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"Don’t Be A 'Me Too' Product": Alan Lien, Co-Founder & President of Solis Tek

Alan Lien is the co-founder and president of Solis Tek, which manufactures a range of grow lighting technology.  

What makes your company different from others in the cannabis space? 

Solis Tek is unique to the industry in several ways. Having been around for nine years, our company is the oldest tenured lighting company specifically established to cater to the cannabis sector. In that time span, we have seen a lot of competing brands and companies come and go. Solis Tek’s staying power is based on our sales and offerings which are grounded in science and education. Our products are a direct result of our investments in R&D which have yielded several new products including the Controller and the entire Nutrient Line, which are created specifically for the cannabis plant, placing us at a higher tier of expertise in the ancillary product and services for the cannabis space over others. In addition, we take more of a consultative approach with our clients. The Solis Tek senior team tours more than 100 gardens a year. 

How did you get into the cannabis space? 

I personally got into the cannabis space because my now co-founder, Alvin Hao, came to me with an idea that the industry was being underserved with proper lighting and nutrient products. Alvin was part of the cannabis culture and, with my in-depth sourcing and manufacturing expertise garnered from my family business, I was able to get into the weeds (pun intended) fairly easily in being able to identify a void and to bring our collective knowledge and expertise into the industry to help it progress technologically and educationally. The mostly underground industry proliferated by word-of-mouth science and jerry-rigged technology providing an opening for a pair of hungry, experienced entrepreneurs.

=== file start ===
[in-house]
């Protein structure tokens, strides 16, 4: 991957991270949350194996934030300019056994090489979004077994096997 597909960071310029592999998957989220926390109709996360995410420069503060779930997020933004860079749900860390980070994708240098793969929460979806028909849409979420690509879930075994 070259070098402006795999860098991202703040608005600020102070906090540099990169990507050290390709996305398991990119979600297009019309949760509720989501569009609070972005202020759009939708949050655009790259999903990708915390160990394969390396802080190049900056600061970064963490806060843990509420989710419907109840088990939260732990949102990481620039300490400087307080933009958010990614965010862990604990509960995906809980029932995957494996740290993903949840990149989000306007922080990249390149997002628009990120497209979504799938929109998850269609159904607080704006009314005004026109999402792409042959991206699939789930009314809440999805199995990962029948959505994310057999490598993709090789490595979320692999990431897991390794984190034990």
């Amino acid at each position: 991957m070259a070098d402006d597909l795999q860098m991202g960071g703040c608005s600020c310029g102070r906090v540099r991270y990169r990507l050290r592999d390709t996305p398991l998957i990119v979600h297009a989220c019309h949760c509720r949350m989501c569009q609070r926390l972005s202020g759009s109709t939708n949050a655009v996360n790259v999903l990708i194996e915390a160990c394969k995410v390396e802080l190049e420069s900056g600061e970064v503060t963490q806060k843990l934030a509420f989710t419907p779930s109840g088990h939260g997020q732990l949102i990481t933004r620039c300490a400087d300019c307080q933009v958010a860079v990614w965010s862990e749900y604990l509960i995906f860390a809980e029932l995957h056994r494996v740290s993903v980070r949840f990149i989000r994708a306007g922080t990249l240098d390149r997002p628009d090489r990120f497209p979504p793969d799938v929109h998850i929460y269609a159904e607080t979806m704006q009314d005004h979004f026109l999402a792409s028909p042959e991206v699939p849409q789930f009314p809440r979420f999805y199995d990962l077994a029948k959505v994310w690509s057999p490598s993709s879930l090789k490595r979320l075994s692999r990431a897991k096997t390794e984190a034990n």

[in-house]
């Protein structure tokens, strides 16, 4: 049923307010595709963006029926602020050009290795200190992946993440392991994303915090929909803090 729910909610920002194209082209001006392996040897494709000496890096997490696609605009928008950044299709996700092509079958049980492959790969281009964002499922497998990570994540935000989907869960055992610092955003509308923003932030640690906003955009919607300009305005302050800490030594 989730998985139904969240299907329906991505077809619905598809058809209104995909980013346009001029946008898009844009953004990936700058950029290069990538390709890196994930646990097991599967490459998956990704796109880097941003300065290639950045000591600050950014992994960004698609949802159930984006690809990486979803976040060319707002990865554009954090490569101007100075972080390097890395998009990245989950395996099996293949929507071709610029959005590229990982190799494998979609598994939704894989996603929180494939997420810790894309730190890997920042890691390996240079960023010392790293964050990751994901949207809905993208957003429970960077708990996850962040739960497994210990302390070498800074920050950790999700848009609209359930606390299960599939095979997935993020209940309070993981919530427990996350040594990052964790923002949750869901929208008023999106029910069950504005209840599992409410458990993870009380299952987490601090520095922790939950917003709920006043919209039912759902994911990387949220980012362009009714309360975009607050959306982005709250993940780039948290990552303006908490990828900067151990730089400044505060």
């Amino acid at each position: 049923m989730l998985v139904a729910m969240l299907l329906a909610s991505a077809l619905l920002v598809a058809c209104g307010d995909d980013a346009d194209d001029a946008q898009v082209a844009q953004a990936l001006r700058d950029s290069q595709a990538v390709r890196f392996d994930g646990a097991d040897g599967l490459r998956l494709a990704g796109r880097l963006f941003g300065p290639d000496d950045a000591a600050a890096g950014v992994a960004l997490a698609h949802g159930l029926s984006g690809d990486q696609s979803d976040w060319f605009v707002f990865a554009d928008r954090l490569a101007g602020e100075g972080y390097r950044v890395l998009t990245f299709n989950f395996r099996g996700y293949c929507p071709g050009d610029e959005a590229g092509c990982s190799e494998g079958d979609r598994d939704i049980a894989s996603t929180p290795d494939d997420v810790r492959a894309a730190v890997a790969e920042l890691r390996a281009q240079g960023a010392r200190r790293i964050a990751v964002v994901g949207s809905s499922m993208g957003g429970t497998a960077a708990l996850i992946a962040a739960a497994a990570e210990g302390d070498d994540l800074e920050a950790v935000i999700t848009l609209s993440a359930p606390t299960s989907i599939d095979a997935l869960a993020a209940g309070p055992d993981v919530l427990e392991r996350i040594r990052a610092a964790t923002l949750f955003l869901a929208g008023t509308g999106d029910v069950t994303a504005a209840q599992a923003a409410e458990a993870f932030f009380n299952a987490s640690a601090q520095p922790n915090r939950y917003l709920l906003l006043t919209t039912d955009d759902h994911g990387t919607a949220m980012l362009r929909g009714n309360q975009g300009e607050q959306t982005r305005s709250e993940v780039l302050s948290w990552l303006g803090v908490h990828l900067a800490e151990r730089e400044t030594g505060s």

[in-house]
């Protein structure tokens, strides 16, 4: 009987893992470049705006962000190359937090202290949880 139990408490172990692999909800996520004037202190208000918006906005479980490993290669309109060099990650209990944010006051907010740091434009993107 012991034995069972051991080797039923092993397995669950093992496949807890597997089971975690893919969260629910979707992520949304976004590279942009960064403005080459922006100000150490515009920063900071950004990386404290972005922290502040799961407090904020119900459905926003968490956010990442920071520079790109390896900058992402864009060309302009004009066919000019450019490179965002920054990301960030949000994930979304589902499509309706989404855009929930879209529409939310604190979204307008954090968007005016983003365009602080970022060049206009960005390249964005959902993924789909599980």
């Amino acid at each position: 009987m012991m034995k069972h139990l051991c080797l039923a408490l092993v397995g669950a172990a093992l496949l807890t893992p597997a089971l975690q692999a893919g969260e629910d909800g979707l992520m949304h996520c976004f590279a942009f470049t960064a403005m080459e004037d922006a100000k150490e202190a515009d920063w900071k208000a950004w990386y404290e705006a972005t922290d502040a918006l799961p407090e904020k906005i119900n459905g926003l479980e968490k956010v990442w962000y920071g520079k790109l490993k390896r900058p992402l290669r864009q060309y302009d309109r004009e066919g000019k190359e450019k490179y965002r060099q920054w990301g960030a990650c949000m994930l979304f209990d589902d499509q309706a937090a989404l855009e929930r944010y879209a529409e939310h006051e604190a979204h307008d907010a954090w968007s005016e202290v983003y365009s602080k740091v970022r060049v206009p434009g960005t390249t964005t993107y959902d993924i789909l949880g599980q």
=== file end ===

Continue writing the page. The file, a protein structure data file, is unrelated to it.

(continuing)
Walk us through a normal day. 

I travel quite a bit. In fact, I am on the road more than half the days out of the year. However, with my home base in New Jersey, a normal day would start at 7 am getting updates on the progress being made by our China manufacturing partners in regards to new products in R&D and following up on our inventory orders. 

Depending on how long the calls go with China, I am usually in the office by 10am to start my day with emails and setting my agenda for the rest of the day. By 12pm, the west coast is now up, and I am on sales calls, internal conference calls and managing the sales reps, working on any internal R&D open items with the team, taking investor and client calls, and more. By 8pm eastern time, Asia is now back online and I set the agenda for our manufacturing partners, answer questions and ensure we are supported by our manufacturers. 

The above is typical of any day when I am able to be at home. Otherwise, I literally live on an airplane with consistent travel into California where our corporate office is, as well as visits to clients and prospects in major states. 

What has been your biggest lesson about working in cannabis, and in business in general? 

The biggest mis-interpretation about cannabis is that you need a different approach being in the cannabis industry. Yes, you have to adapt to a different “culture” with people that do business in a more unconventional way. However, at the end of the day, business is done how business is done. My biggest lesson has been learning how to marry corporate business methods with the grassroots culture the cannabis industry represents. In the cannabis industry, there is a lot of smoke and mirrors; however, to have longevity and staying power for any individual or company in the cannabis industry, you truly have to be an expert in what you do and have the adaptability to work cohesively with other experts in the field to make sure you offer something of real value. True business acumen has been lacking in the cannabis industry since most of the business has been done in the grey or black market; but with legalization and above board companies in the space taking over more and more of the market share in both products and services offered, the companies which can successfully marry and bring in the experienced business partners and the cannabis experts together will be the ones who are here to stay and grow the industry. 

What do you see as your biggest opportunity in cannabis?